With apologies to Bubba Watson, Martin Kaymer and Rory McIlroy, watching the PGA Championship this week in Louisville, Ky., just won’t be the same if Tiger Woods isn’t in the field.
But why would we want to watch this Tiger Woods, anyway?
While he looks like Tiger Woods, especially on Sundays wearing his trademark red shirt or sweater that once intimidated the field of golfers each week, he is just a shell of what we once saw.
Watching Woods has become like watching Michael Jordan playing out his career with the Washington Wizards or Jerry Rice with the Seattle Seahawks unable to shake defensive backs.
What must be most frustrating for Woods is that it’s not players such as Watson and McIlroy beating him; his biggest opponent has become injuries. Among the most notable were a left knee fracture and a torn right Achillies’ in 2008-09, a neck injury in 2010, a left ACL tear in 2011 and then surgery in March for a pinched nerve in his back.
Woods, who withdrew from the Bridgestone Invitational during Sunday’s final round because of a back injury, hasn’t ruled out playing the final major of 2014. But if you saw him racked with pain Sunday, looking like a crooked “S” while holding onto the side of a car just to stand, it’s not likely he’ll be swinging clubs Thursday at Valhalla.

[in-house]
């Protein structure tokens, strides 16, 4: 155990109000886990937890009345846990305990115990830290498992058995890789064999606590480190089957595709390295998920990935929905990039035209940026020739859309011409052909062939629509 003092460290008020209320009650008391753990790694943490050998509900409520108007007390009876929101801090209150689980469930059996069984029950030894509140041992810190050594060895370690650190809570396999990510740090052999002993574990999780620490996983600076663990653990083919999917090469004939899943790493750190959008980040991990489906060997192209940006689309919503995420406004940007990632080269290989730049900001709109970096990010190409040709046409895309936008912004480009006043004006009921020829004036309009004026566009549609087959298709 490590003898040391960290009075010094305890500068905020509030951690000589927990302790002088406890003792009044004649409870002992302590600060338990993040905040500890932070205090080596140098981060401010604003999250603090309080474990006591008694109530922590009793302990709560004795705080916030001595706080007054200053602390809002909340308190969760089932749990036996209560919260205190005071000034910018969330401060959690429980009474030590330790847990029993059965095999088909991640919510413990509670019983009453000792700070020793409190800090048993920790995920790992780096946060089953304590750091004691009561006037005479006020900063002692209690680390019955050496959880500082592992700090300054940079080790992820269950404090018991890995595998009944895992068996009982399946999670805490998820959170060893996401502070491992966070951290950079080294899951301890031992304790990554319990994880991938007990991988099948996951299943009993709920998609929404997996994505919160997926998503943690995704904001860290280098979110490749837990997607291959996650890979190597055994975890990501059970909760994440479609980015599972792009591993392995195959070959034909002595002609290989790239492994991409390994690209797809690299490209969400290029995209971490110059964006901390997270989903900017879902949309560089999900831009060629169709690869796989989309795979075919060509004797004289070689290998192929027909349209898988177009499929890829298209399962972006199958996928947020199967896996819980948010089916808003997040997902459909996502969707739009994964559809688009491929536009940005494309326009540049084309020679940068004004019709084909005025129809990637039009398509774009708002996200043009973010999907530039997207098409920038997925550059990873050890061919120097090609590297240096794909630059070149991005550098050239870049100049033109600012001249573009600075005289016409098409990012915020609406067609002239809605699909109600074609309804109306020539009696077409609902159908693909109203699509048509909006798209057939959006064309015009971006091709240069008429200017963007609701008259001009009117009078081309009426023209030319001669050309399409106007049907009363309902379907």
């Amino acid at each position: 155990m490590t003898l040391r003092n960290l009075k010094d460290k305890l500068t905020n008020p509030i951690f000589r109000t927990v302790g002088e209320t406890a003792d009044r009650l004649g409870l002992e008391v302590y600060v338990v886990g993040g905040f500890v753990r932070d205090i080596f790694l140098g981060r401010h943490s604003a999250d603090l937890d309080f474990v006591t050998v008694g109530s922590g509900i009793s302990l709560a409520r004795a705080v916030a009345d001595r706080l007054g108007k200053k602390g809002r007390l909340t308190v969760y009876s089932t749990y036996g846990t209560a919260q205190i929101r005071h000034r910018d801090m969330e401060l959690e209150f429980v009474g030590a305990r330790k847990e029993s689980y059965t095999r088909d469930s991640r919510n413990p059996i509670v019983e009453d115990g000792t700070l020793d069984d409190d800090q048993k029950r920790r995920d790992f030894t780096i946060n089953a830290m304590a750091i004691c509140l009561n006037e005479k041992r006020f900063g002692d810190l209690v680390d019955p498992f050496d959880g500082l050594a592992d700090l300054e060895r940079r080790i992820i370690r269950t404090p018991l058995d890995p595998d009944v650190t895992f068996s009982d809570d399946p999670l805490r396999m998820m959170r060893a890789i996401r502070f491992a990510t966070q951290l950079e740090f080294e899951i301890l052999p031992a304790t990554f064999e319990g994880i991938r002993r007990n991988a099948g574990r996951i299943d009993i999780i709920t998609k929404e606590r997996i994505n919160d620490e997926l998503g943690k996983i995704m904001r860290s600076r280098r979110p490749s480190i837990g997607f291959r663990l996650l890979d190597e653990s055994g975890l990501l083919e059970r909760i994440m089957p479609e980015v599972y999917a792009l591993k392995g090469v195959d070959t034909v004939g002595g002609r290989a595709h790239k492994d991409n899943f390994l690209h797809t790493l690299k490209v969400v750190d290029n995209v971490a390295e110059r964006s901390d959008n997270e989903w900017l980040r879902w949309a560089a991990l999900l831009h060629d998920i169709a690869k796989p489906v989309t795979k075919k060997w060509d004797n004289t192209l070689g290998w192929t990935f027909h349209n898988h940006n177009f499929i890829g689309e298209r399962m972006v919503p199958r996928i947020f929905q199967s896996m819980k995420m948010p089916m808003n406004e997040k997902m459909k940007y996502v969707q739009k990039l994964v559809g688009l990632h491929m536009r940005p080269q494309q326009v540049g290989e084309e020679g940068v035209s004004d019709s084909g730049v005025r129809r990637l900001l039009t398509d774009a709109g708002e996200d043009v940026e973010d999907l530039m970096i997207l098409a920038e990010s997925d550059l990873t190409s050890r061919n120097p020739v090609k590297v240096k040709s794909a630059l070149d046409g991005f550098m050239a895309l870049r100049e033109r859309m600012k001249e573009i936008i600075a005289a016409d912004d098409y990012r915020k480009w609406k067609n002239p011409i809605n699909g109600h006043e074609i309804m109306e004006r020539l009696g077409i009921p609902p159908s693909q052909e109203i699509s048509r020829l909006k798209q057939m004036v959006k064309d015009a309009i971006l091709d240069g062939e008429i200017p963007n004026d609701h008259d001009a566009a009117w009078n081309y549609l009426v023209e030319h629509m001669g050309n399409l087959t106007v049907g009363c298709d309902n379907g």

Reportedly, he struggled to climb the ladder of his private jet for the painful flight home to Florida, and it seems unlikely he’ll swing a club the rest of this season. It also seems unlikely he will win another major.
Though it seems not long ago when he won his 14th major, it was 2008 when he won the U.S. Open in that great matchup with Rocco Mediate.
Watson, McIlroy and Kaymer deserve most of the attention this week leading up to the PGA Championship, but most of the talk will be about Tiger.
Watching the PGA won’t be the same without Woods.
But watching the PGA with the latest version of Woods wouldn’t have been the same either.
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